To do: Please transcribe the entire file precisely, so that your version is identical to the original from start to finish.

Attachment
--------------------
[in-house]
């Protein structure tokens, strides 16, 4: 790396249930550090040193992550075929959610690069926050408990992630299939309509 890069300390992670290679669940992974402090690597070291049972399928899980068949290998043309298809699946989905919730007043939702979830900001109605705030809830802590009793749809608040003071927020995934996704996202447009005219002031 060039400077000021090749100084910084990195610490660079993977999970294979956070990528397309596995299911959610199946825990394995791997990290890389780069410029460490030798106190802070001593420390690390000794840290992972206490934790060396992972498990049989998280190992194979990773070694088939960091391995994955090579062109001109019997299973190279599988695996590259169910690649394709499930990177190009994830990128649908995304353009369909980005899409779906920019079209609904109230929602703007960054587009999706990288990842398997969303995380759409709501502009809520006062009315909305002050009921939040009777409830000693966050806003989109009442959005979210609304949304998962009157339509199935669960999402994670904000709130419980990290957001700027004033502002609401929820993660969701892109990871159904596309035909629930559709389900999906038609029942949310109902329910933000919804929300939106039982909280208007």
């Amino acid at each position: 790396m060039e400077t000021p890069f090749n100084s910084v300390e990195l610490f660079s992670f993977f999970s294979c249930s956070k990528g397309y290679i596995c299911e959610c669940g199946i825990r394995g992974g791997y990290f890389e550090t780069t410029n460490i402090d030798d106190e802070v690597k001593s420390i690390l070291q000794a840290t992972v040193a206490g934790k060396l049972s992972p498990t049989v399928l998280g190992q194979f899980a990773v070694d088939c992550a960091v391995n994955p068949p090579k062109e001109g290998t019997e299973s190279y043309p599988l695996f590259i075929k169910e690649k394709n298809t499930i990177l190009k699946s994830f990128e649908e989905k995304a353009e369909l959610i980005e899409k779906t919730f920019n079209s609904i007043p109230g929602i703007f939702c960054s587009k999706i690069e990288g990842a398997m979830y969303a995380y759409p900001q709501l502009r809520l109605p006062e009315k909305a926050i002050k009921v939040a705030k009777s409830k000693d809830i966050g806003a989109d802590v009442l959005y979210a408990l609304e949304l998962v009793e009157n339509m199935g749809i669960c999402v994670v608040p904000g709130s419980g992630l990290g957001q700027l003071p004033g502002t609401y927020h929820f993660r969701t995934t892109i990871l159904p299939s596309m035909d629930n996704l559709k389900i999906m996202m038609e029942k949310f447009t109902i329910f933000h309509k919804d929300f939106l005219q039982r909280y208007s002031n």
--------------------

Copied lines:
[in-house]
């Protein structure tokens, strides 16, 4: 790396249930550090040193992550075929959610690069926050408990992630299939309509 890069300390992670290679669940992974402090690597070291049972399928899980068949290998043309298809699946989905919730007043939702979830900001109605705030809830802590009793749809608040003071927020995934996704996202447009005219002031 060039400077000021090749100084910084990195610490660079993977999970294979956070990528397309596995299911959610199946825990394995791997990290890389780069410029460490030798106190802070001593420390690390000794840290992972206490934790060396992972498990049989998280190992194979990773070694088939960091391995994955090579062109001109019997299973190279599988695996590259169910690649394709499930990177190009994830990128649908995304353009369909980005899409779906920019079209609904109230929602703007960054587009999706990288990842398997969303995380759409709501502009809520006062009315909305002050009921939040009777409830000693966050806003989109009442959005979210609304949304998962009157339509199935669960999402994670904000709130419980990290957001700027004033502002609401929820993660969701892109990871159904596309035909629930559709389900999906038609029942949310109902329910933000919804929300939106039982909280208007």
């Amino acid at each position: 790396m060039e400077t000021p890069f090749n100084s910084v300390e990195l610490f660079s992670f993977f999970s294979c249930s956070k990528g397309y290679i596995c299911e959610c669940g199946i825990r394995g992974g791997y990290f890389e550090t780069t410029n460490i402090d030798d106190e802070v690597k001593s420390i690390l070291q000794a840290t992972v040193a206490g934790k060396l049972s992972p498990t049989v399928l998280g190992q194979f899980a990773v070694d088939c992550a960091v391995n994955p068949p090579k062109e001109g290998t019997e299973s190279y043309p599988l695996f590259i075929k169910e690649k394709n298809t499930i990177l190009k699946s994830f990128e649908e989905k995304a353009e369909l959610i980005e899409k779906t919730f920019n079209s609904i007043p109230g929602i703007f939702c960054s587009k999706i690069e990288g990842a398997m979830y969303a995380y759409p900001q709501l502009r809520l109605p006062e009315k909305a926050i002050k009921v939040a705030k009777s409830k000693d809830i966050g806003a989109d802590v009442l959005y979210a408990l609304e949304l998962v009793e009157n339509m199935g749809i669960c999402v994670v608040p904000g709130s419980g992630l990290g957001q700027l003071p004033g502002t609401y927020h929820f993660r969701t995934t892109i990871l159904p299939s596309m035909d629930n996704l559709k389900i999906m996202m038609e029942k949310f447009t109902i329910f933000h309509k919804d929300f939106l005219q039982r909280y208007s002031n």